Jennifer Foerster earned her bachelor’s degree (B.F.A.) from the Institute of American Indian Arts in Santa Fe, N.M. in 2003. She received her master’s degree (M.F.A.) in writing from the Vermont College of Fine Arts in July 2007. Her poetry has been published in magazines and journals such as Ploughshares, Shenandoah, Passages North, Many Mountains Moving and Drunken Boat. Her poems have been anthologized in several volumes, most notably “Poetry from the Indigenous Americas.” Foerster is a member of the Muscogee (Creek) Nation of Oklahoma, lives in San Francisco, Calif., and was a Wallace Stegner Fellow in Poetry at Stanford University from 2008 to 2010. She works as a grant writer, asking governments to allow more funding for environmental conservation and protection projects such as those that preserve the redwood forests in California.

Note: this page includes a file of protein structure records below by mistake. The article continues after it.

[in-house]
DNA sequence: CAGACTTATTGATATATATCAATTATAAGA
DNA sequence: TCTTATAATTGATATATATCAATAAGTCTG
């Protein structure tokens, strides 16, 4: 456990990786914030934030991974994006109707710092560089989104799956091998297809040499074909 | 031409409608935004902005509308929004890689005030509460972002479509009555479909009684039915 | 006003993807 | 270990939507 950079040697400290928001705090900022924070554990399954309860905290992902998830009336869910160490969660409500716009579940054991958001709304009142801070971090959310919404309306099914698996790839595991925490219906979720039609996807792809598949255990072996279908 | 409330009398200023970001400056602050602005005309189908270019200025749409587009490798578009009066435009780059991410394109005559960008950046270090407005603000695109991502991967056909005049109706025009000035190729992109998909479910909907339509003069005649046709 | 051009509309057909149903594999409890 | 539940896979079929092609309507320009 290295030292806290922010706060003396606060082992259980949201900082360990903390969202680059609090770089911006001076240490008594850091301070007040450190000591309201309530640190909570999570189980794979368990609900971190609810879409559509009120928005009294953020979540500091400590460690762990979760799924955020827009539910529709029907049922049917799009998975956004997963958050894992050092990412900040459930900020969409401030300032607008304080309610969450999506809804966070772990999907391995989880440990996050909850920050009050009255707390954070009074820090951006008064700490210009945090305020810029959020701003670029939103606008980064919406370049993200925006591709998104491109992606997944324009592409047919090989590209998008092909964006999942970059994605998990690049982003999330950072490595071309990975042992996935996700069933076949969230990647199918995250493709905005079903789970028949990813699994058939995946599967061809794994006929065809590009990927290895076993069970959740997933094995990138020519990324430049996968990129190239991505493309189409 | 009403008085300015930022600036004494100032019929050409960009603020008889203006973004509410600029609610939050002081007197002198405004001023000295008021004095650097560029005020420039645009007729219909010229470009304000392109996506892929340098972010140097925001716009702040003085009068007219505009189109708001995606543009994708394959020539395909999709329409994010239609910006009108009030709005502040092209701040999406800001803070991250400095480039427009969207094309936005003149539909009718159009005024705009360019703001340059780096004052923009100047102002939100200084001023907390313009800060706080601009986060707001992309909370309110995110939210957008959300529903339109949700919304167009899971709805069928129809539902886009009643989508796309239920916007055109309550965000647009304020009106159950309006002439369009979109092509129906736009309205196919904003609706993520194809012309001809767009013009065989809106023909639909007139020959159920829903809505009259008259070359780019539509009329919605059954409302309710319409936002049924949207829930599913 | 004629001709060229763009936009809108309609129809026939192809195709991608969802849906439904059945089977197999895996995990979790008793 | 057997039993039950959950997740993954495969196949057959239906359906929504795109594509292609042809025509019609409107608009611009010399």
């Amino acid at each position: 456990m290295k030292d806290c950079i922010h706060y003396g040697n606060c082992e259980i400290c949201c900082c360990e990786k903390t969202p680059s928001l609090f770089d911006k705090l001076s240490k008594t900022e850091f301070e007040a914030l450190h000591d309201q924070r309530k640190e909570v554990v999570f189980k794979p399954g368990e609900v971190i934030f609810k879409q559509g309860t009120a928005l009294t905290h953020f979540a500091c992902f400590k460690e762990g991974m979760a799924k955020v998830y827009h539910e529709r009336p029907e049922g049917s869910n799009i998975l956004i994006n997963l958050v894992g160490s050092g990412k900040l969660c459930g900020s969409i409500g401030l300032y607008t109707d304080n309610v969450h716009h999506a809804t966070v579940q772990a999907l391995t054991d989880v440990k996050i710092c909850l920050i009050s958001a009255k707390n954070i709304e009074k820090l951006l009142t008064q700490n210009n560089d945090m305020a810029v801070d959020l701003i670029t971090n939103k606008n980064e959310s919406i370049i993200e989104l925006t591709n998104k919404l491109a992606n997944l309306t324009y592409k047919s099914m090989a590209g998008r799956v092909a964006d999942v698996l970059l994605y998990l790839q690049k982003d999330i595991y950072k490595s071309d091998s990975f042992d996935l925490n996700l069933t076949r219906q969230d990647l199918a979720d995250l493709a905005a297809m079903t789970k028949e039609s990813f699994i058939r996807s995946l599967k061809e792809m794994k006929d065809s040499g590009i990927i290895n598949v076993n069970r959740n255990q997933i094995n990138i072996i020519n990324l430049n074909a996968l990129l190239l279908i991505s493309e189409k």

Foerster’s workshop and reading were a part of the College English Department’s Guest Poets Series. For more information on upcoming poet visits and events, visit www.etown.edu/centers/writershouse.